When Democratic candidates for statewide office tour Texas, an atmosphere of doom and despair typically haunts their campaigns, like a pack of wolves shadowing a wounded elk. In 2014, I rode on state senator Leticia Van de Putte’s campaign bus as she embarked on a multiday expedition to South Texas toward the end of her race for lieutenant governor. The bus, which departed from San Antonio, ran for two hours before breaking down around Falfurrias. A few weeks later, she lost by nearly twenty points.
Beto O’Rourke’s first statewide campaign, when he challenged Ted Cruz for a U.S. Senate seat, by contrast, felt enchanted—the political equivalent of a Disney-animated romp with singing woodland creatures. For a year and a half, O’Rourke roamed the state, putting thousands of miles on a truck and a minivan that did not break down, visiting towns other statewide politicians of both parties wouldn’t waste time in. He played with dogs, livestreamed even the smallest events, and had (sometimes awkward) meetings with local elected officials in conservative parts of Texas, trying to find areas of agreement. He spoke often, and in a pretty idealistic manner, about his hope that Democrats he fired up in small red towns would be empowered to create lasting change in their communities.
It felt wrong, somehow. I chatted with O’Rourke about how smoothly things seemed to be going after a picture-perfect event at the hip tent-hotel El Cosmico in 2017, in the decidedly not red town of Marfa, on one of those summer nights in West Texas when the sun sets in a peach-colored sky a little after nine. When I asked him what he would do if protesters—anti-abortion, pro-gun, whatever—started actively disrupting his events, denying him space in the public square and threatening the premise of his campaign, he said he would engage them in dialogue. That struck me as naive, but to my surprise those protests never materialized in the 2018 election. He seemed, in all things, charmed. Of course, he still lost, but by an unexpectedly small margin, all the while boosting down-ballot candidates in suburban districts he helped to flip.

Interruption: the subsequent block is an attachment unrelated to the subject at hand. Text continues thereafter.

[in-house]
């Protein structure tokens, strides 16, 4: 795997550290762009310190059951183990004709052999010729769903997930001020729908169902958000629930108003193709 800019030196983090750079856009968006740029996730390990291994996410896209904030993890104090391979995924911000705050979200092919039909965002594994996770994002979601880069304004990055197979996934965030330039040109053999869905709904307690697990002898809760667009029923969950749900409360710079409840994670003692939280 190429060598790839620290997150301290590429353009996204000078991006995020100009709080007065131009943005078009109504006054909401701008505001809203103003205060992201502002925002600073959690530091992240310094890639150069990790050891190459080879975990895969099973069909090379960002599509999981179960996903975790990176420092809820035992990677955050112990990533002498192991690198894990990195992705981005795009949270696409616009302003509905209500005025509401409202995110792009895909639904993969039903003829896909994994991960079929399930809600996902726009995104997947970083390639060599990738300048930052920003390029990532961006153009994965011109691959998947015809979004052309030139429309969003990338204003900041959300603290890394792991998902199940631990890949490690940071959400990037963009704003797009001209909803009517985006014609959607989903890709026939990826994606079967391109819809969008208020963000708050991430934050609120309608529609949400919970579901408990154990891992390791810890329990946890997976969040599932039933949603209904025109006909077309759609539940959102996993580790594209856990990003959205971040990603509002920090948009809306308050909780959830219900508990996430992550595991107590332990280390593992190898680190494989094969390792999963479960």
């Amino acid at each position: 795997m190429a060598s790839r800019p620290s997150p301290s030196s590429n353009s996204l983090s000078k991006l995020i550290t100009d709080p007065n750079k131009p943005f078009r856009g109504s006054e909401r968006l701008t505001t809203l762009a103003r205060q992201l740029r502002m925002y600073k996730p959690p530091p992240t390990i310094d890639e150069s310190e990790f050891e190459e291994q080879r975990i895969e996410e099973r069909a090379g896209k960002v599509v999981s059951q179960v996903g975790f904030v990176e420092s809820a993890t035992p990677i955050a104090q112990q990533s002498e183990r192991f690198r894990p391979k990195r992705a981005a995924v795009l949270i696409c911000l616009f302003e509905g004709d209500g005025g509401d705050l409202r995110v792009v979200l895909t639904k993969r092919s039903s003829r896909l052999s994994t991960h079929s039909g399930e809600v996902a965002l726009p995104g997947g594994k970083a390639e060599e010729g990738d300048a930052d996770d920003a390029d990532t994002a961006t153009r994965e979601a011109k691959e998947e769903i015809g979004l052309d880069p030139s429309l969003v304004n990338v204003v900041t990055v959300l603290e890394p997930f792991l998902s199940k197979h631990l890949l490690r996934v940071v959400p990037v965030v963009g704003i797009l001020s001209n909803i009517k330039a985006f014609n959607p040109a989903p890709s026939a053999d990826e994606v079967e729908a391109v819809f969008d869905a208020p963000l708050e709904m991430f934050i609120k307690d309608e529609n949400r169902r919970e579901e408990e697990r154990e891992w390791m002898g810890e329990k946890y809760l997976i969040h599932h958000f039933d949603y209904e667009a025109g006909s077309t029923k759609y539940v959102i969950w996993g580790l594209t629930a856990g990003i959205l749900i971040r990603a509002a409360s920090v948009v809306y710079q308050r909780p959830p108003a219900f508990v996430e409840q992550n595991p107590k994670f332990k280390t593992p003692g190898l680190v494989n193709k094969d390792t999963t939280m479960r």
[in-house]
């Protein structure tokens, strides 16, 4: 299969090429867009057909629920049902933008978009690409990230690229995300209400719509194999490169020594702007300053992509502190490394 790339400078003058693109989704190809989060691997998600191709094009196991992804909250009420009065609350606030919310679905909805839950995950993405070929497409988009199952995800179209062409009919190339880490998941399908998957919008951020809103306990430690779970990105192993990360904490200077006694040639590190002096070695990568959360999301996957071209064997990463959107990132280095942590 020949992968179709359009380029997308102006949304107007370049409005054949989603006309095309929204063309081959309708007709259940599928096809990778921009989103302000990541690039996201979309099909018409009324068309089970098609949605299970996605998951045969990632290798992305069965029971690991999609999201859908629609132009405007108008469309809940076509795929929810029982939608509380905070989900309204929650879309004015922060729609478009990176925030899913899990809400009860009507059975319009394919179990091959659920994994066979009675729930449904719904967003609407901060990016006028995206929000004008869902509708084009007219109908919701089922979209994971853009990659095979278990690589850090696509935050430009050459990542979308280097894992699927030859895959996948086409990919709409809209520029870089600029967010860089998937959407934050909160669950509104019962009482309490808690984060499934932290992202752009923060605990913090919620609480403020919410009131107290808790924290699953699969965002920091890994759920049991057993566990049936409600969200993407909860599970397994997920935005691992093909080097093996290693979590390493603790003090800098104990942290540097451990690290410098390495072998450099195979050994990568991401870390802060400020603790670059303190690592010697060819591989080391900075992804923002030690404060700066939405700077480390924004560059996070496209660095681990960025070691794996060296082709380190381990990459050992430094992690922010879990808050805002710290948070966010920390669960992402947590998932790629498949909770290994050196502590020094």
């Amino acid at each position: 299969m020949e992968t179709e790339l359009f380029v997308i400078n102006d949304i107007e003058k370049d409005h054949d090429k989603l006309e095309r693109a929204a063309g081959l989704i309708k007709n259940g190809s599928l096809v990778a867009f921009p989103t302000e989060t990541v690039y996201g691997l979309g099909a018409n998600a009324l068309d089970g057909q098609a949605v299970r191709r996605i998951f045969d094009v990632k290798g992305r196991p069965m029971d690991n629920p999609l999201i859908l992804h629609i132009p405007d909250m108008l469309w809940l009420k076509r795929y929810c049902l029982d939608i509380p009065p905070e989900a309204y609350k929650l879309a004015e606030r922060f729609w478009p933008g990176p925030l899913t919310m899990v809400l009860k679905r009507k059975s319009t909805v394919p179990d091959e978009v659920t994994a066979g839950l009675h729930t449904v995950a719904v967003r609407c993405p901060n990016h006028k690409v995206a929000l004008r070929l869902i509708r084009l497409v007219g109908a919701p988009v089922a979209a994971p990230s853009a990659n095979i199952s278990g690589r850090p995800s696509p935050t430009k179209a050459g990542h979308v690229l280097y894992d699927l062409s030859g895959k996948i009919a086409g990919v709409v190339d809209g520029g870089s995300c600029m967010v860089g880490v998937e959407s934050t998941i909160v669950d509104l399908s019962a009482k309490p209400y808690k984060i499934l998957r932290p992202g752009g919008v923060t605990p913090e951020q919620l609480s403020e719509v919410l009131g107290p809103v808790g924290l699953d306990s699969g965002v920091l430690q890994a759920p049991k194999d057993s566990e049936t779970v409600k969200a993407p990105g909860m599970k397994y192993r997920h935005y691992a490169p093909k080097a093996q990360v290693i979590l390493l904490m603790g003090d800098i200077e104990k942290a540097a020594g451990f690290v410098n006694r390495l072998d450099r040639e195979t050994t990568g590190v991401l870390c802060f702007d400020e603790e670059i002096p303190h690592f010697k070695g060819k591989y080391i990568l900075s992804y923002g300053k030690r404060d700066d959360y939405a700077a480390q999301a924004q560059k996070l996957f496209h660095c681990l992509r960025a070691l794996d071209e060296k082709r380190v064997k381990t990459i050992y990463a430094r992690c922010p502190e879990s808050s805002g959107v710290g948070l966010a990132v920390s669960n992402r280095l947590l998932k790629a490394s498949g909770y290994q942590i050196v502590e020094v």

Since then, O’Rourke has had an eventful few years, as has the nation, and his second campaign for statewide office has been more difficult. Gun-rights protesters and open carriers have been showing up at his events since well before he launched his bid for governor, drawn by O’Rourke’s rash proclamation, during his brief 2020 presidential campaign, that he favored confiscation of semiautomatic weapons. And this past weekend, in a small community an hour north of San Antonio, the O’Rourke campaign, hoping to hold a town hall, tried and failed to secure the use of four different event venues and was effectively run out of town.
This debacle took place in Comal County, the southernmost of the two counties in the Interstate 35 corridor between San Antonio and Austin, which ranks as one of the most Republican areas of the state. But there’s still reason for Democrats to think they can do better here. In 2016, Trump won Comal by fifty points; in 2020, he won by a little more than forty. The county’s major population center, New Braunfels, is one of the fastest-growing cities in the nation.
When O’Rourke’s gubernatorial campaign set out to hold a town hall in Comal County, it aimed not for New Braunfels but for Canyon Lake, population around 30,000. That community, remote and deeply conservative, was the kind O’Rourke had made a special effort to visit in 2018. This time, however, news that O’Rourke would be coming set off agitation in Canyon Lake, especially on social media.
The campaign first announced that O’Rourke would speak at Maven’s Inn & Grill. Some locals threatened to boycott the restaurant if it hosted the event, according to the local news website My Canyon Lake. On Facebook, the restaurant’s patrons made clear their displeasure. “So I heard y’all are hosting Texas’s most famous drunk driver on Saturday,” one wrote, referencing O’Rourke’s 1998 arrest for driving while intoxicated. Maven’s soon canceled the event. Another woman, voicing what clearly was a minority view, objected. “Knuckling under to bullies,” she wrote. “This is how democracy dies and autocrats rise.”